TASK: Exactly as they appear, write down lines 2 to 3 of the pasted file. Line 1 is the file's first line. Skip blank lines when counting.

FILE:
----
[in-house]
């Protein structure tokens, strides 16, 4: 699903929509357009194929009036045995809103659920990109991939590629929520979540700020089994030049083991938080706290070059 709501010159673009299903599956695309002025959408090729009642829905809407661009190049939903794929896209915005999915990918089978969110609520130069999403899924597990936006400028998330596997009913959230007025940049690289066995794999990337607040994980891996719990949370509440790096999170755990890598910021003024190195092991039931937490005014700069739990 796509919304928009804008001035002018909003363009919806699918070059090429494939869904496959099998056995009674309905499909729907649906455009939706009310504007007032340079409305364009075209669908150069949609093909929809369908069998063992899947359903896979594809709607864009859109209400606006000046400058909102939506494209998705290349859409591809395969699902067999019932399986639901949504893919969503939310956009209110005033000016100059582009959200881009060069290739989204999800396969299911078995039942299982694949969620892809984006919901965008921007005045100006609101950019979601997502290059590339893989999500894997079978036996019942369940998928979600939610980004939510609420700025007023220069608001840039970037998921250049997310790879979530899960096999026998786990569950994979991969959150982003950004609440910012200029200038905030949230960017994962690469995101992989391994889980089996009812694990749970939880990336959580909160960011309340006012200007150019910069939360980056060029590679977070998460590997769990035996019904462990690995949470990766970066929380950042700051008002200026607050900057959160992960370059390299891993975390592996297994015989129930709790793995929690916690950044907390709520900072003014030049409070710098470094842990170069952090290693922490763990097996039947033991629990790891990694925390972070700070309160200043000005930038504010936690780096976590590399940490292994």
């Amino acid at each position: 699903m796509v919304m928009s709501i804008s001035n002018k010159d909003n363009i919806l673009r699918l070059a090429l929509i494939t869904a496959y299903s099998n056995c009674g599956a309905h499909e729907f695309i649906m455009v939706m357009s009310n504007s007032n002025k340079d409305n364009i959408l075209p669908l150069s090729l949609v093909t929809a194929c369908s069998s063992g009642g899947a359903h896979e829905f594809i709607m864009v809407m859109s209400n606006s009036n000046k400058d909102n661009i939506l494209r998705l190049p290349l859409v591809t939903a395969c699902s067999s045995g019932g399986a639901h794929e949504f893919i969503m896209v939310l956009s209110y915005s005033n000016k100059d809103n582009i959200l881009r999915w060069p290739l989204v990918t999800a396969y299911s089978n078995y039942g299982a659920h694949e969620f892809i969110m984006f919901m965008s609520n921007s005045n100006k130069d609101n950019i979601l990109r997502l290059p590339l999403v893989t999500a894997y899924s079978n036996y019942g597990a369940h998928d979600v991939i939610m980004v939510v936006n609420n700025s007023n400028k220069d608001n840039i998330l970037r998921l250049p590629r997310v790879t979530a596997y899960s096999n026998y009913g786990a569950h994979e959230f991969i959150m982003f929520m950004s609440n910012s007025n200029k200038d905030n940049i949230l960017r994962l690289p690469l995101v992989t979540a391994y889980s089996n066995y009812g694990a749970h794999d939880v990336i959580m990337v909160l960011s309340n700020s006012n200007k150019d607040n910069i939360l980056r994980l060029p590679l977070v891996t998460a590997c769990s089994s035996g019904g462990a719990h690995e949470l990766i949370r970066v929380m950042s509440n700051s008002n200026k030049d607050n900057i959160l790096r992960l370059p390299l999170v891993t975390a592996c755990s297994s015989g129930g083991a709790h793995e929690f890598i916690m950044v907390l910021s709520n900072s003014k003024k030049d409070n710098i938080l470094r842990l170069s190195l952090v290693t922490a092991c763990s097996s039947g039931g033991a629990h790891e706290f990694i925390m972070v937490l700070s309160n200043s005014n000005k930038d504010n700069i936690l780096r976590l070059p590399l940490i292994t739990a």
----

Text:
């Protein structure tokens, strides 16, 4: 699903929509357009194929009036045995809103659920990109991939590629929520979540700020089994030049083991938080706290070059 709501010159673009299903599956695309002025959408090729009642829905809407661009190049939903794929896209915005999915990918089978969110609520130069999403899924597990936006400028998330596997009913959230007025940049690289066995794999990337607040994980891996719990949370509440790096999170755990890598910021003024190195092991039931937490005014700069739990 796509919304928009804008001035002018909003363009919806699918070059090429494939869904496959099998056995009674309905499909729907649906455009939706009310504007007032340079409305364009075209669908150069949609093909929809369908069998063992899947359903896979594809709607864009859109209400606006000046400058909102939506494209998705290349859409591809395969699902067999019932399986639901949504893919969503939310956009209110005033000016100059582009959200881009060069290739989204999800396969299911078995039942299982694949969620892809984006919901965008921007005045100006609101950019979601997502290059590339893989999500894997079978036996019942369940998928979600939610980004939510609420700025007023220069608001840039970037998921250049997310790879979530899960096999026998786990569950994979991969959150982003950004609440910012200029200038905030949230960017994962690469995101992989391994889980089996009812694990749970939880990336959580909160960011309340006012200007150019910069939360980056060029590679977070998460590997769990035996019904462990690995949470990766970066929380950042700051008002200026607050900057959160992960370059390299891993975390592996297994015989129930709790793995929690916690950044907390709520900072003014030049409070710098470094842990170069952090290693922490763990097996039947033991629990790891990694925390972070700070309160200043000005930038504010936690780096976590590399940490292994």
């Amino acid at each position: 699903m796509v919304m928009s709501i804008s001035n002018k010159d909003n363009i919806l673009r699918l070059a090429l929509i494939t869904a496959y299903s099998n056995c009674g599956a309905h499909e729907f695309i649906m455009v939706m357009s009310n504007s007032n002025k340079d409305n364009i959408l075209p669908l150069s090729l949609v093909t929809a194929c369908s069998s063992g009642g899947a359903h896979e829905f594809i709607m864009v809407m859109s209400n606006s009036n000046k400058d909102n661009i939506l494209r998705l190049p290349l859409v591809t939903a395969c699902s067999s045995g019932g399986a639901h794929e949504f893919i969503m896209v939310l956009s209110y915005s005033n000016k100059d809103n582009i959200l881009r999915w060069p290739l989204v990918t999800a396969y299911s089978n078995y039942g299982a659920h694949e969620f892809i969110m984006f919901m965008s609520n921007s005045n100006k130069d609101n950019i979601l990109r997502l290059p590339l999403v893989t999500a894997y899924s079978n036996y019942g597990a369940h998928d979600v991939i939610m980004v939510v936006n609420n700025s007023n400028k220069d608001n840039i998330l970037r998921l250049p590629r997310v790879t979530a596997y899960s096999n026998y009913g786990a569950h994979e959230f991969i959150m982003f929520m950004s609440n910012s007025n200029k200038d905030n940049i949230l960017r994962l690289p690469l995101v992989t979540a391994y889980s089996n066995y009812g694990a749970h794999d939880v990336i959580m990337v909160l960011s309340n700020s006012n200007k150019d607040n910069i939360l980056r994980l060029p590679l977070v891996t998460a590997c769990s089994s035996g019904g462990a719990h690995e949470l990766i949370r970066v929380m950042s509440n700051s008002n200026k030049d607050n900057i959160l790096r992960l370059p390299l999170v891993t975390a592996c755990s297994s015989g129930g083991a709790h793995e929690f890598i916690m950044v907390l910021s709520n900072s003014k003024k030049d409070n710098i938080l470094r842990l170069s190195l952090v290693t922490a092991c763990s097996s039947g039931g033991a629990h790891e706290f990694i925390m972070v937490l700070s309160n200043s005014n000005k930038d504010n700069i936690l780096r976590l070059p590399l940490i292994t739990a």